To celebrate International Women’s Day, we’ve been speaking to women in a range of industries about their career journey – the highs, the lows, the advice they were given and the advice they would give. Everybody’s career journey is unique, and we hope these interviews will inspire.
Cynthia Ajayi is Media, Marketing & Communications Coordinator at The Women’s Organisation, where she leads the team responsible for marketing their varied courses and programmes, and growing the organisation’s presence on social media.
Is your current role a job you always wanted to do?
Yes and no. I have always had a passion for the creative industry, so it’s not surprise that I work in marketing! However I kind of fell, found myself here. My main skills are media, TV, radio. I worked as a production co-ordinator for the BBC for four years and did a bit of freelance presenting.
In my current organisation I joined the marketing team to help launch their first podcast and create video content. Through doing that, I picked up marketing skills and continued to market for different elements of our organisation and then here I am.
What was the Career path you took?
My career path started the most typical way, I studied Drama and English at university, with an idea of possibly working as a journalist or an actor. After three years of drama, I realised I was not cut out for the acting industry. However in my final semester I did work experience in the production industry and felt that was my fit. So, after I graduated, I thought that I would find a job like that. That was certainly not the case, I realised I had little experience or connection in the media industry, so needed to build that up.
I was working in Select for 2 years as a sales assistant, while at the same time volunteering at my church’s office to build my administration and organisation skills and apply for media jobs, go to networking events, and get my foot in the door. I finally got offered a job as a production manager’s assistant, after interviewing for four jobs and not getting them. (That’s just at the BBC). So, I worked on various programmes and contracts within the BBC for 4 years. In that time I moved up to production coordinator, coordinating TV programmes and internal events, I learnt a lot, gained skills, and sharpened skills. Outside of my day-to-day work, I did a lot of event volunteering, short courses in radio, public speaking, and writing.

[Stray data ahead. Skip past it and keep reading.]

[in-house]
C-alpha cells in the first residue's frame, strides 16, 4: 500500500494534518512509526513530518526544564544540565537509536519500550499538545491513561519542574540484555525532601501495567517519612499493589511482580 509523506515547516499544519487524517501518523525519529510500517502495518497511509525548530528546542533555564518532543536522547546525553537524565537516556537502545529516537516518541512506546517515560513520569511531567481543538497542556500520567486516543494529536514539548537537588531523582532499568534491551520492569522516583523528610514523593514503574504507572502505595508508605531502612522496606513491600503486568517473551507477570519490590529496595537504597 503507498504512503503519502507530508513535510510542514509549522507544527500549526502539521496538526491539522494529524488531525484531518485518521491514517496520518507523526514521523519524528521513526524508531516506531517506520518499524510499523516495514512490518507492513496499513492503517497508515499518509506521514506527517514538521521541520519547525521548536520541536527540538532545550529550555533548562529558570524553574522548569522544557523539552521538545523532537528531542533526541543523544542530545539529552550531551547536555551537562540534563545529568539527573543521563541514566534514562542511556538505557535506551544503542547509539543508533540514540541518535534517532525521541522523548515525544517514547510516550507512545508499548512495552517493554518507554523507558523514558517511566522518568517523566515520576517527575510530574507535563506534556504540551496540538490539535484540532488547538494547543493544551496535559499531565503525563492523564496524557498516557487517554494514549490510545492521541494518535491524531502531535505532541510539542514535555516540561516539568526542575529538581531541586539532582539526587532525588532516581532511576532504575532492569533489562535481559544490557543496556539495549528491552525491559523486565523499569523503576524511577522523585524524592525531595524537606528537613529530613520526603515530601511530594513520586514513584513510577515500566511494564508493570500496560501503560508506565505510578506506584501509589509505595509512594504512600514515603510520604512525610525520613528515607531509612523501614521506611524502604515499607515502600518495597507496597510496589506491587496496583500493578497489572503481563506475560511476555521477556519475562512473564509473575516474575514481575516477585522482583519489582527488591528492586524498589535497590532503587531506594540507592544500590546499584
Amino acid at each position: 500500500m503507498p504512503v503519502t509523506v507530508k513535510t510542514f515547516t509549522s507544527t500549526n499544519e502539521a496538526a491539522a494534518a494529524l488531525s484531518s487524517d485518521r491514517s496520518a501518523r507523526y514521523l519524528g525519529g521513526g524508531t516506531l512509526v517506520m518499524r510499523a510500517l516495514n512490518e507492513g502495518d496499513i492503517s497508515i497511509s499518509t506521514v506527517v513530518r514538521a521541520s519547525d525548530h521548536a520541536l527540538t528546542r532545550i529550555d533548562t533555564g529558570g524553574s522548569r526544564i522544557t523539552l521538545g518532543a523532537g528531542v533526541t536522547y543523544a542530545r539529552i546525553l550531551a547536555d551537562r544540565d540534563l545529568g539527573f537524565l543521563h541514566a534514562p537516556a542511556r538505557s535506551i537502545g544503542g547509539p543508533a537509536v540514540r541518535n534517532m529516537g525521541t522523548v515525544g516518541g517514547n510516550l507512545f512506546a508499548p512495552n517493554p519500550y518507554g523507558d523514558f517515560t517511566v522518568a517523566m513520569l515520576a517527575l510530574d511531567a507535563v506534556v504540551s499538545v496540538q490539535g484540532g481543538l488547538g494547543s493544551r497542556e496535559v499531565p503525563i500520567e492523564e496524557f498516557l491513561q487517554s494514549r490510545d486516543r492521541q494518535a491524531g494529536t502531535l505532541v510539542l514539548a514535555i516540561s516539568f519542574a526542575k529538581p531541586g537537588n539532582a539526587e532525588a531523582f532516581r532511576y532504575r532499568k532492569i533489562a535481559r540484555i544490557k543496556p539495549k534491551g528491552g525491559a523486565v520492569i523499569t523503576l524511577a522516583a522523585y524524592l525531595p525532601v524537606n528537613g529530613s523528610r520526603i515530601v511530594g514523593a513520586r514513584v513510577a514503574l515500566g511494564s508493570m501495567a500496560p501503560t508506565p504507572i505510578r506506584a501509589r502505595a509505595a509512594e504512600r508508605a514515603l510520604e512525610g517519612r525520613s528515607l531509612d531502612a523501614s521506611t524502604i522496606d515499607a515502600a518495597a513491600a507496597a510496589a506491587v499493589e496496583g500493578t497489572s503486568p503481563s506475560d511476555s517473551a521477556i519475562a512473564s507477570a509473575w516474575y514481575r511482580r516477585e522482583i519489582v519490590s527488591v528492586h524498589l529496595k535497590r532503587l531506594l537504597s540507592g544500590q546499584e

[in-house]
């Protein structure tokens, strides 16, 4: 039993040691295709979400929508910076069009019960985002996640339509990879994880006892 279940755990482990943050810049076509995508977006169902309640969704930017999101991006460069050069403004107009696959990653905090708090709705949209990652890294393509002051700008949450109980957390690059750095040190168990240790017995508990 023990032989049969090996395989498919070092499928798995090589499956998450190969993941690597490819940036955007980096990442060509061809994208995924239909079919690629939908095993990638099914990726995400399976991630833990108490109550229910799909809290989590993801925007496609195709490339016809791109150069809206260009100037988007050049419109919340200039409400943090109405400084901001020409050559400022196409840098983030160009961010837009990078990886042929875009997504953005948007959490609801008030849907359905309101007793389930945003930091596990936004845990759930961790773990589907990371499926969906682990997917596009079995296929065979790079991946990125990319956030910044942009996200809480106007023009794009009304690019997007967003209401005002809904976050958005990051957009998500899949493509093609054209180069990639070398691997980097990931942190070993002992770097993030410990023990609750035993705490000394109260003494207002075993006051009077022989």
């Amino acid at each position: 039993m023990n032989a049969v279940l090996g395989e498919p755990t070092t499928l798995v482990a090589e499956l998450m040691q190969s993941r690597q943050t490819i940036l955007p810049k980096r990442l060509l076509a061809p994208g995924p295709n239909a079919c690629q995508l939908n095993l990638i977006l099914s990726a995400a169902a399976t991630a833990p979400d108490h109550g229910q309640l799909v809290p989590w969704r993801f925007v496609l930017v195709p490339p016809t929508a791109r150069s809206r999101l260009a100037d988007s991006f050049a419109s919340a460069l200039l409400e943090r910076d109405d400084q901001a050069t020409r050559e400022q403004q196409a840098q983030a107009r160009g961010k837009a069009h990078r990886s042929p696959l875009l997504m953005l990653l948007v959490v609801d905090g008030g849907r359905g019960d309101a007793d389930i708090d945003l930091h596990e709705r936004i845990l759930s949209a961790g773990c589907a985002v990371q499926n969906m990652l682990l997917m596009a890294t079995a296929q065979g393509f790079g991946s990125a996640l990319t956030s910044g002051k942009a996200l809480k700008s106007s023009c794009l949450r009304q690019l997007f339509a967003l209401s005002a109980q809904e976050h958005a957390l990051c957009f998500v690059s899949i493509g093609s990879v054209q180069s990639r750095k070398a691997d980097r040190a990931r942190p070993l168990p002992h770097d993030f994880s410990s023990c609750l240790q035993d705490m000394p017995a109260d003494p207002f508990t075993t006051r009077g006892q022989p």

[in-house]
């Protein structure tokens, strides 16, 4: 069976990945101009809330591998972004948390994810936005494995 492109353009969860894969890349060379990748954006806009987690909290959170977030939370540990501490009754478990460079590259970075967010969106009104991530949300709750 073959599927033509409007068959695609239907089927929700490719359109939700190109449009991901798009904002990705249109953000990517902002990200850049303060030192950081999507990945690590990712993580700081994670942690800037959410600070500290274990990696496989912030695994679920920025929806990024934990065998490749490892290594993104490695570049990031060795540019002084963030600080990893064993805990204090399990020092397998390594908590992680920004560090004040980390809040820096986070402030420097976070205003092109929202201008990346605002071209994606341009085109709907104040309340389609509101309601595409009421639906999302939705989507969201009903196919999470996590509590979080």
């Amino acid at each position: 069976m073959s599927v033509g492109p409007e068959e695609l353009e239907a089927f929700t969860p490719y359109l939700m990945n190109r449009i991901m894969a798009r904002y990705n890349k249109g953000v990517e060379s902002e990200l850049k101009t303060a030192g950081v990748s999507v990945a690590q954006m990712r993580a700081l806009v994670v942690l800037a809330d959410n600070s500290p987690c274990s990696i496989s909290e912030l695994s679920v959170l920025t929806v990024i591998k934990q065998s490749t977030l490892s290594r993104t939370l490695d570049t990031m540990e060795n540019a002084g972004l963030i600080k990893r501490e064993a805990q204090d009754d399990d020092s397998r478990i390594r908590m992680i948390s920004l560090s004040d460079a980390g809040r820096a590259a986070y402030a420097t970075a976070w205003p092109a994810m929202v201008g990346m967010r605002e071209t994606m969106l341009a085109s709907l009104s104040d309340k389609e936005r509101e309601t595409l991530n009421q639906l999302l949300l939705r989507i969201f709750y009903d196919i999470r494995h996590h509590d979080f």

My contract finished in December 2016 and I started to look for another job. However six months later I was still unemployed. I started to think maybe I need to pivot into a different industry. I quite liked sewing and I grew up with a mum as a seamstress and that year I had a few friends who were getting married and asked me to make veils for them. So, I thought about starting my own business while I was looking for full time job. While I was writing my business plan, I was also doing work experience as an event assistant at a co-working space, so was learning about business at the same time. In the early stages of running my business I came across a job ad at my current organisation for a trainee business advisor and I thought as I had recently set up a business, I could certainly help others set up their business.
I applied and got the job, and I did it for 1 ½ years and really enjoyed meeting different people and encouraging them with their ideas, however I felt that I didn’t have a creative outlet and missed being more creative. I decided to go part time with the job and explore other creative avenues. At the same time the marketing team wanted to do more videos and launch a podcast which was an area I was interested in and had a bit of experience. So, I moved into that role and three years on I am now looking after a small but powerful marketing team.
Do you have a mentor to help you?
I don’t have an official mentor, I certainly want to get one, I think it certainly helps you grow in your career and expand your network. But I have had some fantastic managers and colleagues who have helped me grow in my skills and confidence. I have family friends who I feel I can turn to for advice and tips and will always give me tough love and encourage me in the right direction even if I don’t want to hear it.
What’s the biggest challenge you’ve had in your career? How have you dealt with these?
I would say confidence and attaching my identity to what I do. Whenever I used to make mistakes, I would think I was a terrible employee or that I wasn’t good enough, but that’s not true, what you do is not who you are, it’s just what you do. The best thing to do is to see mistakes as an opportunity to grow and become more well-rounded.
Confidence was another challenge in my career, certainly when I was surrounded by people that I thought were more talented than me. I would think, what do I have to bring to the table? So, I had to learn and be confident in who I was and that even if I felt like I wasn’t experienced enough, I still have another perspective, point of view, fresh perspective that I can bring and I should bring. I deserve to be in any place I want to be and should be confident in the seat I have at that table. So, it took a while to get there and still something I practise.
What advice would you give to 18-year-old Cynthia?
So much advice! Don’t give up, keep going, you are so talented and there is so much more ahead for you, don’t dream small but brave and bold! I could write a book of advice for myself! Ha!
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